Monitoring Training in Elite Soccer Players: Systematic Bias Between Running Speed and Metabolic Power Data

Gaudino P., Iaia F.M., Alberti G., Strudwick A.J., Atkinson G., Gregson W.

We compared measurements of high-intensity activity during field-based training sessions in elite soccer players of different playing positions. Agreement was appraised between measurements of running speed alone and predicted metabolic power derived from a combination of running speed and acceleration. Data was collected during a 10-week phase of the competitive season from 26 English Premier League outfield players using global positioning system technology. High-intensity activity was estimated using the total distance covered at speeds > 14.4 km·h⁻¹ (TS) and the equivalent metabolic power threshold of > 20 W·kg⁻¹ (TP), respectively. We selected 0.2 as the minimally important standardised difference between methods.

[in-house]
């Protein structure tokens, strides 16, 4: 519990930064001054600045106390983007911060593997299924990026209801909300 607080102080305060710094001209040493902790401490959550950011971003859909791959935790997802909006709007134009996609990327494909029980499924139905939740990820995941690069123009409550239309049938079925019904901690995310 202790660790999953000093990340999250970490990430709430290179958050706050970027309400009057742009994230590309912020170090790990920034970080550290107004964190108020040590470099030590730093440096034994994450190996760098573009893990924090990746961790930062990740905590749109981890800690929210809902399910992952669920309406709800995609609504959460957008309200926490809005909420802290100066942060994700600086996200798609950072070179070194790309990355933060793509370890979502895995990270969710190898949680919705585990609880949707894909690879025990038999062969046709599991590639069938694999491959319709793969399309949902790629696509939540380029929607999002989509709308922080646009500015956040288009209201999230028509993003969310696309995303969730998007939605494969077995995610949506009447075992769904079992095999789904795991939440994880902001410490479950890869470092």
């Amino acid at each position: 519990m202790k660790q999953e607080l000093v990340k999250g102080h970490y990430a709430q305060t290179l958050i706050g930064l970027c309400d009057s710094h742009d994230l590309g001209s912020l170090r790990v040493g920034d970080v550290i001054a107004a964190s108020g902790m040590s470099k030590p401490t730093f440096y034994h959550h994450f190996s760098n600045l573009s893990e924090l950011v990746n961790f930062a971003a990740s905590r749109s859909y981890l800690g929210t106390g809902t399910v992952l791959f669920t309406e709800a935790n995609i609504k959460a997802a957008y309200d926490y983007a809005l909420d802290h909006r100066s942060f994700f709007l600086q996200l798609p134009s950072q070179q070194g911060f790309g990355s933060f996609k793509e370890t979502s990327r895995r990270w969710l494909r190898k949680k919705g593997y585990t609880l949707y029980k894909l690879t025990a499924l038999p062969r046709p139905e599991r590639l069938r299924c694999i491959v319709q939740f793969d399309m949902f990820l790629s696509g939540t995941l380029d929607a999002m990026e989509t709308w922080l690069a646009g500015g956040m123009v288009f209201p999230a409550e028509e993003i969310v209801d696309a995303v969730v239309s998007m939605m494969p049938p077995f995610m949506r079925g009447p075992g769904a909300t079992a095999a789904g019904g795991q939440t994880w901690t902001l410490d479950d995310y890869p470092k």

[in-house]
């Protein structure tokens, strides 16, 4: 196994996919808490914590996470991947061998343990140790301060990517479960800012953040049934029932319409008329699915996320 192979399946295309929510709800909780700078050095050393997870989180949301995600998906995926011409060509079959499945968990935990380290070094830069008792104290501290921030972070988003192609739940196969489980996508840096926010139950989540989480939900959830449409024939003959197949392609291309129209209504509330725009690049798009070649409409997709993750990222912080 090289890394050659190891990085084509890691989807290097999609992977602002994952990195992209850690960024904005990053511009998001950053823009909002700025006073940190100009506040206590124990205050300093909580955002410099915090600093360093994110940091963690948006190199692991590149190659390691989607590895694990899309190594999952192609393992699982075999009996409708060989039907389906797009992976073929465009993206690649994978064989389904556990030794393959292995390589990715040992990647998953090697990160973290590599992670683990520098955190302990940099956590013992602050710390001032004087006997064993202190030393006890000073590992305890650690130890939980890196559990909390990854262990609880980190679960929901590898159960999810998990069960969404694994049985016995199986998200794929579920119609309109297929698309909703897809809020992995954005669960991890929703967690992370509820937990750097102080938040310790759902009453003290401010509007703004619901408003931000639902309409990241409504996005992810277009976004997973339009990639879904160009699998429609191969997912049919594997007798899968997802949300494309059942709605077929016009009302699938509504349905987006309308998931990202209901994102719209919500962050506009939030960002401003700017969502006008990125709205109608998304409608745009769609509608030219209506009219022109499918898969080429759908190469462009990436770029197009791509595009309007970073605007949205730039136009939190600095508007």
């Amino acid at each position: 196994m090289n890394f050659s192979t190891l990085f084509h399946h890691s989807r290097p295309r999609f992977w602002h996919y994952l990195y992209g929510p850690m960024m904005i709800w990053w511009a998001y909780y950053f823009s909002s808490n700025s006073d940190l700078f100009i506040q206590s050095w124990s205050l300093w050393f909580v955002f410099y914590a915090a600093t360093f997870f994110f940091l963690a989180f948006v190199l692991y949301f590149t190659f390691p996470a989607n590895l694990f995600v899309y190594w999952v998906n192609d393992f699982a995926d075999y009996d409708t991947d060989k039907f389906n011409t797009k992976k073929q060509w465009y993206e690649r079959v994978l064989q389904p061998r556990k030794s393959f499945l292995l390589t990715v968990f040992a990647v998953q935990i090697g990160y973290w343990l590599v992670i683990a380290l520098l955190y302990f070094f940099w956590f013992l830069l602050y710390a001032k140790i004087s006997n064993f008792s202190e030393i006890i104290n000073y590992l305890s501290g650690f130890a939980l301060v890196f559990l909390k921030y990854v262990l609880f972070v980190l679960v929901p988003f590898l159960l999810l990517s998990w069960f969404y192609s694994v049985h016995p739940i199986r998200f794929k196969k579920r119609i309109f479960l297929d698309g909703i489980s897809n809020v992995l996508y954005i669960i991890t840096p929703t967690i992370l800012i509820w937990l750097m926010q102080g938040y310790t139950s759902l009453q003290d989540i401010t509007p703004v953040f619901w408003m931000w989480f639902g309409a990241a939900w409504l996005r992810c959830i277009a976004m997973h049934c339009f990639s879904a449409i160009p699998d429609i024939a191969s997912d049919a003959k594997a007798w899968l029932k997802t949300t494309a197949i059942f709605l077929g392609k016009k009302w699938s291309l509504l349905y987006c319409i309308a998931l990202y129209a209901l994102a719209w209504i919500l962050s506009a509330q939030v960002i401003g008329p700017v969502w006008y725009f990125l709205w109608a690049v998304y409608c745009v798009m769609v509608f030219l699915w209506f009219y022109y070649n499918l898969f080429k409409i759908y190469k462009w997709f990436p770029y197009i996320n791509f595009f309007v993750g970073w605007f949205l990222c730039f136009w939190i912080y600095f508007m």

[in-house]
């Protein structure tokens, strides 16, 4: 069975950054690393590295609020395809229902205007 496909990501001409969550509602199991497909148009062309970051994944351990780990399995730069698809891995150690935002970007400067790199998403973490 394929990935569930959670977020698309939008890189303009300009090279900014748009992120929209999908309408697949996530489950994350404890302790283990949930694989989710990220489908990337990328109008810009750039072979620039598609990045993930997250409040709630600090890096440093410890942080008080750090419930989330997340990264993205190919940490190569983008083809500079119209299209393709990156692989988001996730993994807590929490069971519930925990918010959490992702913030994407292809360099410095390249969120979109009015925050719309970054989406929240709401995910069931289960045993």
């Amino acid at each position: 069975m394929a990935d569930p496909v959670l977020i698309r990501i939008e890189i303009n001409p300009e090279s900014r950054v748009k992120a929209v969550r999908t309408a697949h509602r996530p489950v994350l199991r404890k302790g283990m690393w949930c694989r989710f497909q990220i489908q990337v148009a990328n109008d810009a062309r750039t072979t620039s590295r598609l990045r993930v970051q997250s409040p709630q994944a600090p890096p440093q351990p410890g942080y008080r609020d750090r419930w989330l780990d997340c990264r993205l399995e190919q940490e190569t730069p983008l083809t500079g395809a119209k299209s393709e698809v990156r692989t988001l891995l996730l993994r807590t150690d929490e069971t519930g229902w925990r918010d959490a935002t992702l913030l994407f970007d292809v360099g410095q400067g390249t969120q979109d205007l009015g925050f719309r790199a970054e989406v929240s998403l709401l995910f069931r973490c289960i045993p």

Mean training session TS was 478 ± 300 m vs. 727 ± 338 m for TP (p < 0.001). This difference was greater for central defenders (~85%) vs. wide defenders and attackers (~60%) (p < 0.05). The difference between methods also decreased as the proportion of high-intensity distance within a training session increased (R² = 0.43; p < 0.001). We conclude that the high-intensity demands of soccer training are underestimated by traditional measurements of running speed alone, especially in training sessions or playing positions associated with less high-intensity activity. Estimations of metabolic power better inform the coach as to the true demands of a training session.

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